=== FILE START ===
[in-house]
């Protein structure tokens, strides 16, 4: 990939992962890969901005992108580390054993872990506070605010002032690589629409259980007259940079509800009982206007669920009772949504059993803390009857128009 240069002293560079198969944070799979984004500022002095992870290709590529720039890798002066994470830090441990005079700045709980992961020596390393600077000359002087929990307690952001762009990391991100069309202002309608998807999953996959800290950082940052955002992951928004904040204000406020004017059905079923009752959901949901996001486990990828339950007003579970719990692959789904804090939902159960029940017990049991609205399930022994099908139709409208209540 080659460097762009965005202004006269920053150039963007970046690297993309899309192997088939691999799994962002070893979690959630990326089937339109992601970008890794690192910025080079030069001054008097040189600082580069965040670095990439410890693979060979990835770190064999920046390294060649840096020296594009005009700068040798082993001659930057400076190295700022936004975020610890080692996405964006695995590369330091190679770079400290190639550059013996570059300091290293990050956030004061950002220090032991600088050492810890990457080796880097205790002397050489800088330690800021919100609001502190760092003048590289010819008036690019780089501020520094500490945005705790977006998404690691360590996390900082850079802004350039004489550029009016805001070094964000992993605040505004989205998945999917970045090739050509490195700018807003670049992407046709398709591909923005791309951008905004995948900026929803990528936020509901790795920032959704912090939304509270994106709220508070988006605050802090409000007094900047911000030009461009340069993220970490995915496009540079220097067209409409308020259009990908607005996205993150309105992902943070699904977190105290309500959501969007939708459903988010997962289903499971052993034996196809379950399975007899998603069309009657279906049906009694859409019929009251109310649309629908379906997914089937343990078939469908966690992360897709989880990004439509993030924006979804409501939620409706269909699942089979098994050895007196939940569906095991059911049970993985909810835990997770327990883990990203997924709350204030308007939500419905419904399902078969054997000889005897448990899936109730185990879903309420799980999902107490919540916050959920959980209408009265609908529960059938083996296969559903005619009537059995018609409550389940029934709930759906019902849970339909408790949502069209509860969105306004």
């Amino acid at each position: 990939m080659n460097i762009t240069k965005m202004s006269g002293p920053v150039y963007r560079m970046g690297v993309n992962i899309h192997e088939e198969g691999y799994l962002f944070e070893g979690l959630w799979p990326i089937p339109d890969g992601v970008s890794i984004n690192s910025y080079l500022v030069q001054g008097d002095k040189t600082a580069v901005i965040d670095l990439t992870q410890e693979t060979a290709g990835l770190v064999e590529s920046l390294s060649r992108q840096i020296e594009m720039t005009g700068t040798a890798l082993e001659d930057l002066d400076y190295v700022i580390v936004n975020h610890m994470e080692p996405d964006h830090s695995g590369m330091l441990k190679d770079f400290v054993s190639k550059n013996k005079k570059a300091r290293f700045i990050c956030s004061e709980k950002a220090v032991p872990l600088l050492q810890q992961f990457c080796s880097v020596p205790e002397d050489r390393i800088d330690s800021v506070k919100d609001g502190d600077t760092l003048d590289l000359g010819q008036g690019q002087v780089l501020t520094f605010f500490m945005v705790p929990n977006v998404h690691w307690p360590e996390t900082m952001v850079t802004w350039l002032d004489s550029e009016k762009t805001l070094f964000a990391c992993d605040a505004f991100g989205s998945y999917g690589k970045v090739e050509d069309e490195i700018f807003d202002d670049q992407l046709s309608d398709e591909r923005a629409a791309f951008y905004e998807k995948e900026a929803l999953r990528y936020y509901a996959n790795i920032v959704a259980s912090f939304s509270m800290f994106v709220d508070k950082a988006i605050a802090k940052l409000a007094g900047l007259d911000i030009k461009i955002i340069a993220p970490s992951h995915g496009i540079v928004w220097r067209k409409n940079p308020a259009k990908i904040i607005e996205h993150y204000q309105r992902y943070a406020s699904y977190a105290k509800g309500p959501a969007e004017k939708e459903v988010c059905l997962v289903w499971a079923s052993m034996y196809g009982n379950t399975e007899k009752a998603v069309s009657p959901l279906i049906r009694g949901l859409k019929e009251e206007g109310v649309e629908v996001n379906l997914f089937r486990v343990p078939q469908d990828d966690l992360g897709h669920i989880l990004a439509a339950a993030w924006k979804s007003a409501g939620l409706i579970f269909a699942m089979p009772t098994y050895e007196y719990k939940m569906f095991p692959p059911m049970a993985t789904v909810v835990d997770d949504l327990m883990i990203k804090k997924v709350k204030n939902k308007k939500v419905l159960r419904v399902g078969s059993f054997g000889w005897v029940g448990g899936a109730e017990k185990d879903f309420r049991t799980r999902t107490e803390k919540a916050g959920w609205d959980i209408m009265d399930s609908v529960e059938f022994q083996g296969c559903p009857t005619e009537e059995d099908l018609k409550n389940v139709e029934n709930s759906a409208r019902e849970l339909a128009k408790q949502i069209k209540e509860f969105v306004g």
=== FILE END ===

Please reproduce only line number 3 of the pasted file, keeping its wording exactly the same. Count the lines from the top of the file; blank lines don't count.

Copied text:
């Amino acid at each position: 990939m080659n460097i762009t240069k965005m202004s006269g002293p920053v150039y963007r560079m970046g690297v993309n992962i899309h192997e088939e198969g691999y799994l962002f944070e070893g979690l959630w799979p990326i089937p339109d890969g992601v970008s890794i984004n690192s910025y080079l500022v030069q001054g008097d002095k040189t600082a580069v901005i965040d670095l990439t992870q410890e693979t060979a290709g990835l770190v064999e590529s920046l390294s060649r992108q840096i020296e594009m720039t005009g700068t040798a890798l082993e001659d930057l002066d400076y190295v700022i580390v936004n975020h610890m994470e080692p996405d964006h830090s695995g590369m330091l441990k190679d770079f400290v054993s190639k550059n013996k005079k570059a300091r290293f700045i990050c956030s004061e709980k950002a220090v032991p872990l600088l050492q810890q992961f990457c080796s880097v020596p205790e002397d050489r390393i800088d330690s800021v506070k919100d609001g502190d600077t760092l003048d590289l000359g010819q008036g690019q002087v780089l501020t520094f605010f500490m945005v705790p929990n977006v998404h690691w307690p360590e996390t900082m952001v850079t802004w350039l002032d004489s550029e009016k762009t805001l070094f964000a990391c992993d605040a505004f991100g989205s998945y999917g690589k970045v090739e050509d069309e490195i700018f807003d202002d670049q992407l046709s309608d398709e591909r923005a629409a791309f951008y905004e998807k995948e900026a929803l999953r990528y936020y509901a996959n790795i920032v959704a259980s912090f939304s509270m800290f994106v709220d508070k950082a988006i605050a802090k940052l409000a007094g900047l007259d911000i030009k461009i955002i340069a993220p970490s992951h995915g496009i540079v928004w220097r067209k409409n940079p308020a259009k990908i904040i607005e996205h993150y204000q309105r992902y943070a406020s699904y977190a105290k509800g309500p959501a969007e004017k939708e459903v988010c059905l997962v289903w499971a079923s052993m034996y196809g009982n379950t399975e007899k009752a998603v069309s009657p959901l279906i049906r009694g949901l859409k019929e009251e206007g109310v649309e629908v996001n379906l997914f089937r486990v343990p078939q469908d990828d966690l992360g897709h669920i989880l990004a439509a339950a993030w924006k979804s007003a409501g939620l409706i579970f269909a699942m089979p009772t098994y050895e007196y719990k939940m569906f095991p692959p059911m049970a993985t789904v909810v835990d997770d949504l327990m883990i990203k804090k997924v709350k204030n939902k308007k939500v419905l159960r419904v399902g078969s059993f054997g000889w005897v029940g448990g899936a109730e017990k185990d879903f309420r049991t799980r999902t107490e803390k919540a916050g959920w609205d959980i209408m009265d399930s609908v529960e059938f022994q083996g296969c559903p009857t005619e009537e059995d099908l018609k409550n389940v139709e029934n709930s759906a409208r019902e849970l339909a128009k408790q949502i069209k209540e509860f969105v306004g």